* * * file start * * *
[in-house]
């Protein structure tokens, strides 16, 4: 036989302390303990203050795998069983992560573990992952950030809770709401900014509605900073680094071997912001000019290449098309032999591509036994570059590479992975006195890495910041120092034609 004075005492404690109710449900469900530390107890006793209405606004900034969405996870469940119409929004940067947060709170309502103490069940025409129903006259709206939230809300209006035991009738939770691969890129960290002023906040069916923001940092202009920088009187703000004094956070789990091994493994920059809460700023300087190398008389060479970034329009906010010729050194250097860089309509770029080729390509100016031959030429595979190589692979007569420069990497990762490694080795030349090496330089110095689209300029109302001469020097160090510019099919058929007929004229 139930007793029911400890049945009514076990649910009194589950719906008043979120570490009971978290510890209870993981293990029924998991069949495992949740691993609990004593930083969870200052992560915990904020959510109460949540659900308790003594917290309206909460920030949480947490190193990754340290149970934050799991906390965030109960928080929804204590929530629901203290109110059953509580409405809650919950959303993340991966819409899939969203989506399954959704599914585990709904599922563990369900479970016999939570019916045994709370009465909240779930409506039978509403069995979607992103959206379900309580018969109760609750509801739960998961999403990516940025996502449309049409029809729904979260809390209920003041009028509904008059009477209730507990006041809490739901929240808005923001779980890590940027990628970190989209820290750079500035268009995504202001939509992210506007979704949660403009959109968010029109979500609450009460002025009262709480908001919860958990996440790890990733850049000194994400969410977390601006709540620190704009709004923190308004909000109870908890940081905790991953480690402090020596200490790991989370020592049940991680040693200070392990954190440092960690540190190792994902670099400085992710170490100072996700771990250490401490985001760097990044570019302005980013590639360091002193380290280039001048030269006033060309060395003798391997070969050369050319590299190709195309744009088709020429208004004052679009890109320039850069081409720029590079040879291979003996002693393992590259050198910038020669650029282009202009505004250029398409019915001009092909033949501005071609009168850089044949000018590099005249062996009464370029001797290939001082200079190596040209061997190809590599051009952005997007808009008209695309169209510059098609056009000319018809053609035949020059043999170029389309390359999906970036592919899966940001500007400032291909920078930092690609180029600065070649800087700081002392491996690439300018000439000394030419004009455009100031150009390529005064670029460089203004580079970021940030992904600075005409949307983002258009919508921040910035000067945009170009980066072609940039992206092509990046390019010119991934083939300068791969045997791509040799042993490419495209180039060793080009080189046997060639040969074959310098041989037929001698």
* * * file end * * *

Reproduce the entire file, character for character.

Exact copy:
[in-house]
């Protein structure tokens, strides 16, 4: 036989302390303990203050795998069983992560573990992952950030809770709401900014509605900073680094071997912001000019290449098309032999591509036994570059590479992975006195890495910041120092034609 004075005492404690109710449900469900530390107890006793209405606004900034969405996870469940119409929004940067947060709170309502103490069940025409129903006259709206939230809300209006035991009738939770691969890129960290002023906040069916923001940092202009920088009187703000004094956070789990091994493994920059809460700023300087190398008389060479970034329009906010010729050194250097860089309509770029080729390509100016031959030429595979190589692979007569420069990497990762490694080795030349090496330089110095689209300029109302001469020097160090510019099919058929007929004229 139930007793029911400890049945009514076990649910009194589950719906008043979120570490009971978290510890209870993981293990029924998991069949495992949740691993609990004593930083969870200052992560915990904020959510109460949540659900308790003594917290309206909460920030949480947490190193990754340290149970934050799991906390965030109960928080929804204590929530629901203290109110059953509580409405809650919950959303993340991966819409899939969203989506399954959704599914585990709904599922563990369900479970016999939570019916045994709370009465909240779930409506039978509403069995979607992103959206379900309580018969109760609750509801739960998961999403990516940025996502449309049409029809729904979260809390209920003041009028509904008059009477209730507990006041809490739901929240808005923001779980890590940027990628970190989209820290750079500035268009995504202001939509992210506007979704949660403009959109968010029109979500609450009460002025009262709480908001919860958990996440790890990733850049000194994400969410977390601006709540620190704009709004923190308004909000109870908890940081905790991953480690402090020596200490790991989370020592049940991680040693200070392990954190440092960690540190190792994902670099400085992710170490100072996700771990250490401490985001760097990044570019302005980013590639360091002193380290280039001048030269006033060309060395003798391997070969050369050319590299190709195309744009088709020429208004004052679009890109320039850069081409720029590079040879291979003996002693393992590259050198910038020669650029282009202009505004250029398409019915001009092909033949501005071609009168850089044949000018590099005249062996009464370029001797290939001082200079190596040209061997190809590599051009952005997007808009008209695309169209510059098609056009000319018809053609035949020059043999170029389309390359999906970036592919899966940001500007400032291909920078930092690609180029600065070649800087700081002392491996690439300018000439000394030419004009455009100031150009390529005064670029460089203004580079970021940030992904600075005409949307983002258009919508921040910035000067945009170009980066072609940039992206092509990046390019010119991934083939300068791969045997791509040799042993490419495209180039060793080009080189046997060639040969074959310098041989037929001698």